World Technology Network's James P. Clark gives the opening keynote: Phase Change: Nothing Will Ever Be The Same Again.
James P. Clark
James P. Clark is founding chairman and CEO of the World Technology Network (www.wtn.net), a global association of over 1,000 of the peer-nominated, peer-elected most innovative people in science and technology elected annually through the World Technology Awards. The next Awards will be presented at the close of the 2011 World Technology Summit & Awards (WTSA), held on October 25/26, 2011, in association with TIME magazine, CNN, and Fortune, among others, in New York. Now in its tenth annual cycle, the WTSA is a two-day, global gathering of the WTN membership (primarily winners/finalists from previous World Technology Award cycles), as well as World Technology Award nominees. The WTN has also convened other global summits, including the World Energy Technologies Summit (WETS) at UNESCO headquarters in Paris in 2004, and a second WETS at the TIME & Life Building in NYC in 2010, jointly convened with TIME magazine. The WTN also convenes other smaller roundtables in cities around the world.
Educated at Wesleyan University and Cambridge University (UK), Clark has served in a wide variety of leadership roles across business, politics, technology, academia, and the non-profit sector. A serial entrepreneur, Clark's first venture, a clearinghouse for professional careers in the non-profit sector, was founded at Wesleyan University and then green-housed, by invitation, at Harvard University in the late 1980s, where Clark was appointed to the faculty. In 1992, Clark next served as Director the Non-Profit Sector & National Service in Little Rock, Arkansas, for then-Governor Bill Clinton's successful Presidential campaign. During the Presidential Transition period after the election, Clark co-developed the Presidential Transition Roundtable Series, bringing experts together to examine key issues, including Northern Ireland, Entrepreneurship, The Politics of Inclusion, and Homelessness. In 1993, he started one of the country's first Internet consulting firms, whose main client was another start-up called AOL, and which was focused on bringing online technology to the non-profit sector. In 1997, he founded the World Technology Network.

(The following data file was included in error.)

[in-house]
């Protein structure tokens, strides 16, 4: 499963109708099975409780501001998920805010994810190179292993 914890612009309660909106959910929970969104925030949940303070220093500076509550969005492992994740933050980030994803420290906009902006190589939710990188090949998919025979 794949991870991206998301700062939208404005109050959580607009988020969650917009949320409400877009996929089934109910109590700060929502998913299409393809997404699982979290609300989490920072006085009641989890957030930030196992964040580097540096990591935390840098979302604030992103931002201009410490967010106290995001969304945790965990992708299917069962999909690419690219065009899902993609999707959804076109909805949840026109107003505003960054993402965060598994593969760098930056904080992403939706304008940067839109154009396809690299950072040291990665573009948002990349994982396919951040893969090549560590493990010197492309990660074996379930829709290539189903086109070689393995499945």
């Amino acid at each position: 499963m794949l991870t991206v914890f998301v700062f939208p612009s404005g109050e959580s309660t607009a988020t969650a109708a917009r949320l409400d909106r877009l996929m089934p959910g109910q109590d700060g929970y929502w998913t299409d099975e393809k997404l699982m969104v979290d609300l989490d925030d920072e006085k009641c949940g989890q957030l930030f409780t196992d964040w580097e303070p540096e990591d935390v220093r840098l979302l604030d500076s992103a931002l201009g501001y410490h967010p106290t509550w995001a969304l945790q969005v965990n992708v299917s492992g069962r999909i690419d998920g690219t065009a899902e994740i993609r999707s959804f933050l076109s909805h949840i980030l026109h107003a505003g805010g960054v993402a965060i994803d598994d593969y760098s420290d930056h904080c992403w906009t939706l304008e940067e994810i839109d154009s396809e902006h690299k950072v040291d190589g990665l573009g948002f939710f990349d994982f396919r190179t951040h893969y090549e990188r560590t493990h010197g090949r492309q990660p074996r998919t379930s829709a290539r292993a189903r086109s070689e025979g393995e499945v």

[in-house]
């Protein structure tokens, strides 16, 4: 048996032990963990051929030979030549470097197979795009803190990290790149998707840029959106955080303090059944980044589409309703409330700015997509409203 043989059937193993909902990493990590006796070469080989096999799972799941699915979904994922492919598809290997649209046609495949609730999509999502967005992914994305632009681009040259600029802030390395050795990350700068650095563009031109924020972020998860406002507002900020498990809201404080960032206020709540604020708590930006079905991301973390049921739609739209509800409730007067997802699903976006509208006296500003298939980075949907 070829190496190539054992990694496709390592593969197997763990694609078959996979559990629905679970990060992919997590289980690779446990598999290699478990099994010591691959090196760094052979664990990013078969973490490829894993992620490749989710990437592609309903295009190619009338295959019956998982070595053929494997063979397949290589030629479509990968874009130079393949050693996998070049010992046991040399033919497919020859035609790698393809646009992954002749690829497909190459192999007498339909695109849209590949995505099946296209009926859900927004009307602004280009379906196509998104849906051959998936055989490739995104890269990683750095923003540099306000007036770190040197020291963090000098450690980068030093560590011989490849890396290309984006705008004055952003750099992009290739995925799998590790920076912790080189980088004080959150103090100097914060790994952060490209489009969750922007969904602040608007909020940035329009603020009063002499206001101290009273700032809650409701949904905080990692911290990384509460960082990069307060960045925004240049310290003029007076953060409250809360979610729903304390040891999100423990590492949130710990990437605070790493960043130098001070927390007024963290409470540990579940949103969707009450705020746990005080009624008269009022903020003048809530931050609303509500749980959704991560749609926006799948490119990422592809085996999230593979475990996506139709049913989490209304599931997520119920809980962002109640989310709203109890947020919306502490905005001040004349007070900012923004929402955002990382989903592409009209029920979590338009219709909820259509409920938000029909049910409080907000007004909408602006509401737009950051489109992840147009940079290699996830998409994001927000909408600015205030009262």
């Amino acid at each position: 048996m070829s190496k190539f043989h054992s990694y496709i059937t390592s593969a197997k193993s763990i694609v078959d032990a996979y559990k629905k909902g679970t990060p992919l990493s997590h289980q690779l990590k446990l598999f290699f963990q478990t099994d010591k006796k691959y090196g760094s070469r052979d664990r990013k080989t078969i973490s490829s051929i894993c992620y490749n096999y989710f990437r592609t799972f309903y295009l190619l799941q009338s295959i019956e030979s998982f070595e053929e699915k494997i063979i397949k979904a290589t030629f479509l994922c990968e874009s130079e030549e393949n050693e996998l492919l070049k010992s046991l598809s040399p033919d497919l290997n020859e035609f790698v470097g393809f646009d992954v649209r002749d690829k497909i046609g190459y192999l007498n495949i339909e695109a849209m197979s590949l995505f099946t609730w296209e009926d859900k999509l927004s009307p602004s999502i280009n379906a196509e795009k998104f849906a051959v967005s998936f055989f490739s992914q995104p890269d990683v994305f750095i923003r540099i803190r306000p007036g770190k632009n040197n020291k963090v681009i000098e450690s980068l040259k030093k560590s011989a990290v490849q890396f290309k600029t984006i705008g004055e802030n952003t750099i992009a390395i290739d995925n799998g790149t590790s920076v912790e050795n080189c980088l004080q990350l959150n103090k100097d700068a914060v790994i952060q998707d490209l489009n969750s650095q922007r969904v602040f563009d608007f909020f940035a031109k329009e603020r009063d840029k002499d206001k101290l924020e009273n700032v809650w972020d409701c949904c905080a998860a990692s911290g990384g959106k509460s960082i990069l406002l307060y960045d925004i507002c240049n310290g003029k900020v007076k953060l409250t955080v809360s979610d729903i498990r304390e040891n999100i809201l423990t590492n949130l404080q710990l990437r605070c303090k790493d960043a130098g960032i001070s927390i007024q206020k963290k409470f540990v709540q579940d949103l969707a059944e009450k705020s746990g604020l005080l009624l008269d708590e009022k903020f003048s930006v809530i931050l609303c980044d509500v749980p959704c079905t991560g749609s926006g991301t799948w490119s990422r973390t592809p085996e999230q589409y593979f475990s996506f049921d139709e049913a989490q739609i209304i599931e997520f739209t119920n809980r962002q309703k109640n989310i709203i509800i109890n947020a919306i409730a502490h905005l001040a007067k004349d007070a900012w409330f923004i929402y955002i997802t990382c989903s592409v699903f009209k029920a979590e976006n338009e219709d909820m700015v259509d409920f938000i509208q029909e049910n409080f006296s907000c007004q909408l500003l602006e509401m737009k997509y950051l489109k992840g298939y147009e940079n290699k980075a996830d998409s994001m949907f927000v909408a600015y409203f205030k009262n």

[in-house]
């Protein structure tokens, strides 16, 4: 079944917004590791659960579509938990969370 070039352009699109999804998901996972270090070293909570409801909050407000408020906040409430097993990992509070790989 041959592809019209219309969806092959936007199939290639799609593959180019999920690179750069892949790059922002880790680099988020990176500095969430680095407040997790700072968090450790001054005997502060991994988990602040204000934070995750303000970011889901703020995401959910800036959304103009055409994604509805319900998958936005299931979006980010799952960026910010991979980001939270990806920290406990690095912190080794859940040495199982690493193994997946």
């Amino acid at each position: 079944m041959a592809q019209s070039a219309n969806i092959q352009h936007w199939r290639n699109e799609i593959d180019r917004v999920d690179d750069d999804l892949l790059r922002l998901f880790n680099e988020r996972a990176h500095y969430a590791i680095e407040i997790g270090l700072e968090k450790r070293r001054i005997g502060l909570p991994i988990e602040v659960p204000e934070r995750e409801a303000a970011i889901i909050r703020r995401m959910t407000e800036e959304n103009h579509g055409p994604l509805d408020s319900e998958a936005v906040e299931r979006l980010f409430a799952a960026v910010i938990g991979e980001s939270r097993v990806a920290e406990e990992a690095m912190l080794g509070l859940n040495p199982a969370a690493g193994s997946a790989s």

He has appeared on CNN, CNBC, BBC, and in many print publications over the years, and speaks regularly to a wide variety of audiences and has consulted to a wide variety of organizations through Cogito Strategy (www.cogitostrategy.com).